Nutrition Ditch the Good Vs. Bad Food Mentality

food mentality

The “good” vs. “bad” food mentality can lead to feelings of guilt, shame, and restriction!

Labeling food as “good” or “bad” is something our diet culture has been doing for quite some time.

Why is it a problem?

Because it’s an oversimplification that can lead to an unhealthy relationship with food. Instead, I’m a big fan of shifting our mindset and view foods in terms of their nutrient density. By embracing this perspective, we can foster a positive and balanced approach to nourishment, focusing on the nutrients our bodies need rather than simply categorizing foods as either good or bad.

Understanding Nutrient Density

Nutrient density refers to the concentration of essential nutrients, such as vitamins, minerals, and fiber, in relation to the number of calories in a food. Nutrient-dense foods provide a high amount of these beneficial compounds relative to their calorie content. Examples include fruits, vegetables, whole grains, lean proteins, legumes, nuts, and seeds. These foods offer a broad spectrum of nutrients that support optimal health and well-being.

Calorie-dense, low-nutrient foods are those that provide a significant amount of calories relative to their weight or volume. These foods tend to be high in fats and/or sugars, which contribute to their calorie content. Think chips, candy, fast food, baked goods etc.

Challenging the “Good” vs. “Bad” Food Mentality

The “good” vs. “bad” food mentality can lead to feelings of guilt, shame, and restriction. It sets up an unhealthy relationship with food, promoting a sense of moral value attached to what we eat. Have you ever eaten a couple of cookies only to beat yourself up over it and continue down the rabbit hole of “screw it, I already messed up?”

By shifting our mindset towards nutrient density, we can start working towards a more balanced approach to eating and away from self-sabotage.

1.Focus on Nutrient Variety:

Instead of classifying foods as good or bad, strive to incorporate a wide variety of nutrient-dense options into your diet. Emphasize the inclusion of different fruits, vegetables, whole grains, and lean proteins to ensure a diverse intake of essential nutrients. (*ahem* there is life beyond chicken breast and broccoli) Nutrient dense foods don’t have to be boring, you may just needs to branch out a little!

2.Emphasize Moderation:

Rather than completely eliminating foods that are traditionally labeled as “bad,” practice moderation and portion control. Recognize that occasional indulgences can be part of a balanced approach to eating, as long as the majority of your diet consists of nutrient-dense choices. Reading nutrition labels and understanding what serving sizes truly are can help you get a better understanding on why portion control can be so important.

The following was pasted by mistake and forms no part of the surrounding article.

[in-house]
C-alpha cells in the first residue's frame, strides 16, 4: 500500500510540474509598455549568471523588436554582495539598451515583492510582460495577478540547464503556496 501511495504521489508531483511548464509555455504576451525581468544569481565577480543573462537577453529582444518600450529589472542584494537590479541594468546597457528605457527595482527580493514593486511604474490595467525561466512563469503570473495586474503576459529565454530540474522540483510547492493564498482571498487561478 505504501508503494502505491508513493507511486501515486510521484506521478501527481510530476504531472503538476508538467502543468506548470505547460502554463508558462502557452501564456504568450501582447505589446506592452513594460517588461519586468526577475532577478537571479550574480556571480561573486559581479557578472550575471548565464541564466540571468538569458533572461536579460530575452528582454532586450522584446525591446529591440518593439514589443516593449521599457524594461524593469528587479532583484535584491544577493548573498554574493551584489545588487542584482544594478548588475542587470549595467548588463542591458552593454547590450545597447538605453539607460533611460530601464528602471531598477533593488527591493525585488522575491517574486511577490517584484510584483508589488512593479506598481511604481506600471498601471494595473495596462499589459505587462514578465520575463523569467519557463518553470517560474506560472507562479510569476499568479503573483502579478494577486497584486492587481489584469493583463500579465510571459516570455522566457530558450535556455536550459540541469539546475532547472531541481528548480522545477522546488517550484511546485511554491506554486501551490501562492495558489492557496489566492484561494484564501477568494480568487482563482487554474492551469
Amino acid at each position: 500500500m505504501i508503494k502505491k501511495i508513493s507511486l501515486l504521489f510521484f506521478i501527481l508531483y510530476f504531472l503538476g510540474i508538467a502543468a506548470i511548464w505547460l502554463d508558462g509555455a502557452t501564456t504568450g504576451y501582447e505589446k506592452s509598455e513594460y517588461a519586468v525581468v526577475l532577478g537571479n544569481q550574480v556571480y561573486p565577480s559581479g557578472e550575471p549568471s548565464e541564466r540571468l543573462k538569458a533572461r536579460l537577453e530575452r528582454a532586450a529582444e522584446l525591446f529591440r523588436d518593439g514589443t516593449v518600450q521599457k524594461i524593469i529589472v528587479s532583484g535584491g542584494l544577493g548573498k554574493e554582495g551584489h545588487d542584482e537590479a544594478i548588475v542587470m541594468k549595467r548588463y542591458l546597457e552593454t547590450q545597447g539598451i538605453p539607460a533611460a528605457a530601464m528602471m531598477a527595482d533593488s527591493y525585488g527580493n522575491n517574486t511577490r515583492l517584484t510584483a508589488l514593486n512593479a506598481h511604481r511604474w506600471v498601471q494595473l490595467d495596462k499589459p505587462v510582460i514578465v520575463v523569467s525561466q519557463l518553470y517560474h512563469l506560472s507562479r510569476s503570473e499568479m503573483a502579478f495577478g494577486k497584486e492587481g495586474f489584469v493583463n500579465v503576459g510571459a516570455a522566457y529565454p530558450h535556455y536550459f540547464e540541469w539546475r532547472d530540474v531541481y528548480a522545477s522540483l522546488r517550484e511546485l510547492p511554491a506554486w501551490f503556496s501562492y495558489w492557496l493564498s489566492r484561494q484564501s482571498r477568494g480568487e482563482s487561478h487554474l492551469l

3.Mindful Eating:

Cultivate a mindful eating practice by paying attention to your body’s hunger and fullness cues. Allow yourself to savor and enjoy your meals, focusing on the nourishment they provide and the pleasure of eating, rather than eating while you’re scrolling social media or watching TV.

4.Consider the Whole Picture:

When evaluating the nutritional value of a food, look beyond just the calorie content. Sure, calories matter… but they don’t tell the whole story. Look at the nutrient profile, fiber content, and other beneficial compounds it offers. For instance: 100 calories from Oreos vs. 100 calories from black beans. I’m sure I don’t have to tell you that black beans are better for you. But you can also ask yourself: Which will keep me full, longer? Which would I be more likely to continue to want to go back for more? Which will make my body feel better?

Benefits of Shifting to a Nutrient-Dense Mindset

  1. Improved Well-being: By embracing a nutrient-dense mindset, you prioritize nourishing your body with essential nutrients, leading to improved energy levels, enhanced immune function, and overall well-being. Feeling good feels good.
  2. Balanced Relationship with Food: Seeing foods as nutrient-dense rather than good or bad promotes a healthier relationship with food. It removes the guilt and shame associated with indulging in certain foods and allows for a more flexible and enjoyable eating experience.
  3. Sustainable Habits: Adopting a nutrient-dense mindset encourages sustainable dietary habits focused on long-term health. Instead of relying on restrictive diets or quick fixes that demonize food, you prioritize nourishment and make choices that support your overall well-being.

Shifting our mindset from labeling foods as good or bad to recognizing their nutrient density allows us to approach eating in a more balanced and positive way. Having a healthy lifestyle doesn’t have to mean guilt and restriction!

 Chloe Durant

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